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The Electronic-Nose, an Early Detection Tool for Emerald Ash Borer Infestations

A dual technology e-nose system was used for the laboratory component of the research study. This device is an incredibly powerful research tool that detects gas emissions from living trees. E-nose detection of these emission provides real-time information about the health state of individual trees. 
Electronic noses, specialized machines that can be hand-held devices or for laboratory use, can detect emerald ash borer (EAB) larvae while ash trees are still alive and before signs of insect infestations appear. Early detection can prevent tree death and damage, and can also prevent EAB from spreading to healthy trees. This new tool has the potential to greatly improve the effectiveness of direct EAB control and quarantine procedures to mitigate tree damage and provide options for early tree harvests to preserve lumber value.
Fiscal Year
Research Station
Research Unit(s)
Forest Genetics & Biological Foundations
An electronic-nose (e-nose) was recently developed as a new tool to detect emerald ash borer (Agrilus planipennis) infestations much earlier than current methods allow. The e-nose can detect EAB whose larvae tunnel under sapwood, and identify them before symptoms appear, which can prevent tree death and damage. Early detection can also prevent EAB from spreading to healthy trees. Even though EAB larvae only tunnel shallowly into the sapwood, they cause significant damage that changes the physiology of the entire tree. The damage changes the volatile organic compounds released from the sapwood, which the e-nose can detect. E-nose early detections of EAB infestations could potentially save millions of ash trees from further damage, mitigating billions of dollars in economic losses in tree values and lumber across affected areas, and help to determine when quarantine measures are necessary. This tool has far-reaching application as a forest health management tool to detect other major insect and disease pests.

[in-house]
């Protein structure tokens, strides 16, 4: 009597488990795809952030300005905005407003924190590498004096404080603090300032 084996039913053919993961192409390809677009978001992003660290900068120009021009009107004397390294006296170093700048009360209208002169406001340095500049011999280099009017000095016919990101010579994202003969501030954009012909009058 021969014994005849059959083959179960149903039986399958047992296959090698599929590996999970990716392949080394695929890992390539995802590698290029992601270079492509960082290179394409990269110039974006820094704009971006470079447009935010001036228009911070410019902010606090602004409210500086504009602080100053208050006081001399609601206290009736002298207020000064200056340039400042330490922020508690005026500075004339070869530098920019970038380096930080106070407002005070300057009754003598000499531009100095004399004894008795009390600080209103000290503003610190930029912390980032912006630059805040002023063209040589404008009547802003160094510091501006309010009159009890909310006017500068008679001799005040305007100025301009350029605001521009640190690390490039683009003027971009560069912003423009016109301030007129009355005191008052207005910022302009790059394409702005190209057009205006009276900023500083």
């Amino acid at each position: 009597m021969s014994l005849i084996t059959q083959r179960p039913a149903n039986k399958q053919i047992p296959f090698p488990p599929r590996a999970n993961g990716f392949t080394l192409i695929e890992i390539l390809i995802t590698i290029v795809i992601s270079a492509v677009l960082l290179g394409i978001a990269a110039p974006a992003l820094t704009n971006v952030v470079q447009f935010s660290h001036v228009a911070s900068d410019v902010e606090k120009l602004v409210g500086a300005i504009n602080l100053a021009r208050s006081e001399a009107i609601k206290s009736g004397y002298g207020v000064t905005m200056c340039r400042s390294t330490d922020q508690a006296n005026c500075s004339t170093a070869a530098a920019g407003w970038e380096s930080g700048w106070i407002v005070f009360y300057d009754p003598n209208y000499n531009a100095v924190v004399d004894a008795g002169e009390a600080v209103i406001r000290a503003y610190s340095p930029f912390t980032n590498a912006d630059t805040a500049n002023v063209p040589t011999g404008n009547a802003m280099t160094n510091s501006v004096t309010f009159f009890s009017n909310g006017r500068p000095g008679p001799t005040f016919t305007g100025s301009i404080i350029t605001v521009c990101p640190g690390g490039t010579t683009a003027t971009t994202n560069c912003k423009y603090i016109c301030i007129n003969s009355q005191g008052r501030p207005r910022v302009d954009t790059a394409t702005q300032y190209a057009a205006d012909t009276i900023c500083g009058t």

Forest Service Partners
  •  Benjamin A. Babst and Mohammad M. Bataineh - Arkansas Forest Resources Center and the University of Arkansas